Posted on January 13, 2017
One commonly cited benefit of the Electoral College is that, even when the national popular vote for president is close, it creates a decisive victory for one candidate or the other. However, these "decisive" victories are often more tenuous than they seem. There are plenty of elections in which slight vote shifts in key states would have changed the winner of the Electoral College vote.
Posted on January 06, 2017
San Francisco started using ranked choice voting in 2004. Since then, four Bay Area cities have held 138 elections for the 53 offices elected in those cities. In every single instance, the winner of the election has been the candidate who would defeat all others in a head-to-head contest -- that is, “the Condorcet winner.”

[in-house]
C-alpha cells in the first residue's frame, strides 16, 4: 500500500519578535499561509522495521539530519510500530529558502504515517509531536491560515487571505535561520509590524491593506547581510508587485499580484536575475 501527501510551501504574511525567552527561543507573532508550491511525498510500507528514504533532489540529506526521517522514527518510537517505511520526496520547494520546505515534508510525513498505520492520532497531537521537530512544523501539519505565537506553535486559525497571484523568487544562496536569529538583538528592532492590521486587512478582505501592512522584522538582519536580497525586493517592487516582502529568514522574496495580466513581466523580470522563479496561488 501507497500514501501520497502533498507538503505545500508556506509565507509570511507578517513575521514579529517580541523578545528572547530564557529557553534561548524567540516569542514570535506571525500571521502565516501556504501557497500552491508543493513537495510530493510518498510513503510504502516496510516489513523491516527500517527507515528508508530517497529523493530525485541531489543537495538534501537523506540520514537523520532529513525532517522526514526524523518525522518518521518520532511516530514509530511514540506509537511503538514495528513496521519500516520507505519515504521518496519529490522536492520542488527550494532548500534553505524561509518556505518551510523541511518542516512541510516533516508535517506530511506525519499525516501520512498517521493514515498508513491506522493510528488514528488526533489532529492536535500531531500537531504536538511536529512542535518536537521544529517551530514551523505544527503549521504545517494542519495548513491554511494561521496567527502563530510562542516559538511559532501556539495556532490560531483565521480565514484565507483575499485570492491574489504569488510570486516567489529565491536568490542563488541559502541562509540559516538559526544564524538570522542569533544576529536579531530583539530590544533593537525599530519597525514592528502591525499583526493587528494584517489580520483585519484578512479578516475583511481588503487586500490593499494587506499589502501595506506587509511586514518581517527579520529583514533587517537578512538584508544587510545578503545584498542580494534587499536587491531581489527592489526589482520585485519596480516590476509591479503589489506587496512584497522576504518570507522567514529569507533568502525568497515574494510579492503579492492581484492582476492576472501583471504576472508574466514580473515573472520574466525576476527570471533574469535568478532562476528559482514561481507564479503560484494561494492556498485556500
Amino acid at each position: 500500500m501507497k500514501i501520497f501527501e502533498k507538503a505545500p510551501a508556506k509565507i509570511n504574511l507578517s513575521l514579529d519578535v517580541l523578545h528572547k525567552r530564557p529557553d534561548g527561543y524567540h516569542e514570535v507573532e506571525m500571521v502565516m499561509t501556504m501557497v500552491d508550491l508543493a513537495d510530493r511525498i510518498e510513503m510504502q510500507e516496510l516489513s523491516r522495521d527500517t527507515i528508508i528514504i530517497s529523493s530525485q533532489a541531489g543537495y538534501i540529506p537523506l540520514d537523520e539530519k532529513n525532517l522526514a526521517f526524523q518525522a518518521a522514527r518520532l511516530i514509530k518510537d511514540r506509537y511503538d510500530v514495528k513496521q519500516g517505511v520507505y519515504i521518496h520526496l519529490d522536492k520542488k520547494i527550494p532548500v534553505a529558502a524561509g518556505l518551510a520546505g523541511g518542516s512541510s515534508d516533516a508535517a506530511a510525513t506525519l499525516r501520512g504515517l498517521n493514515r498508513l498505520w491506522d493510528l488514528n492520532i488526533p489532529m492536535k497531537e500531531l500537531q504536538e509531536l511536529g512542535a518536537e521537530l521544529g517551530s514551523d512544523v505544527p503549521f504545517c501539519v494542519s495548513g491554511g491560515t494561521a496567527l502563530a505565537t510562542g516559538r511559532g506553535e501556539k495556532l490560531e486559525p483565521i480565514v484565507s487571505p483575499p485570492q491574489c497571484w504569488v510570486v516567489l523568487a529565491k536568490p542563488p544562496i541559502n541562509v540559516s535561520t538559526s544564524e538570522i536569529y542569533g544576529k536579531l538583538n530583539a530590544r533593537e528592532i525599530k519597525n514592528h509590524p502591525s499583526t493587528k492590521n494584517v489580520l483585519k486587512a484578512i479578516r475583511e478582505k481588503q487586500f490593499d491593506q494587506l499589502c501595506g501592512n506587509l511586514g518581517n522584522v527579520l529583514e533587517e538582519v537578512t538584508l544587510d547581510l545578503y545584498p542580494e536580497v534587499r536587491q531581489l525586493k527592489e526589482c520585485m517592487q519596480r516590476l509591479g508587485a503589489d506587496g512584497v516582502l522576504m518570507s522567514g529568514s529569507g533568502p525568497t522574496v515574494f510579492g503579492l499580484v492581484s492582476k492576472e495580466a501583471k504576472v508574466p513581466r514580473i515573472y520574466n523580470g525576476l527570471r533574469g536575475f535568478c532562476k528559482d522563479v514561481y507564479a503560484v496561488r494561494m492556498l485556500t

Posted on January 03, 2017
There will be a new experiment in divided government. The Connecticut State Senate is now perfectly tied 18-18 for the first time since 1893. It is too early now to know what sort of concessions Democrats may offer. However, FairVote’s guide to Collaborative Policy Making could serve as a road map for inclusive policy making in the state Senate. Connecticut currently uses none of the agenda setting and consensus building practices that lead to a more civil and functional divided government.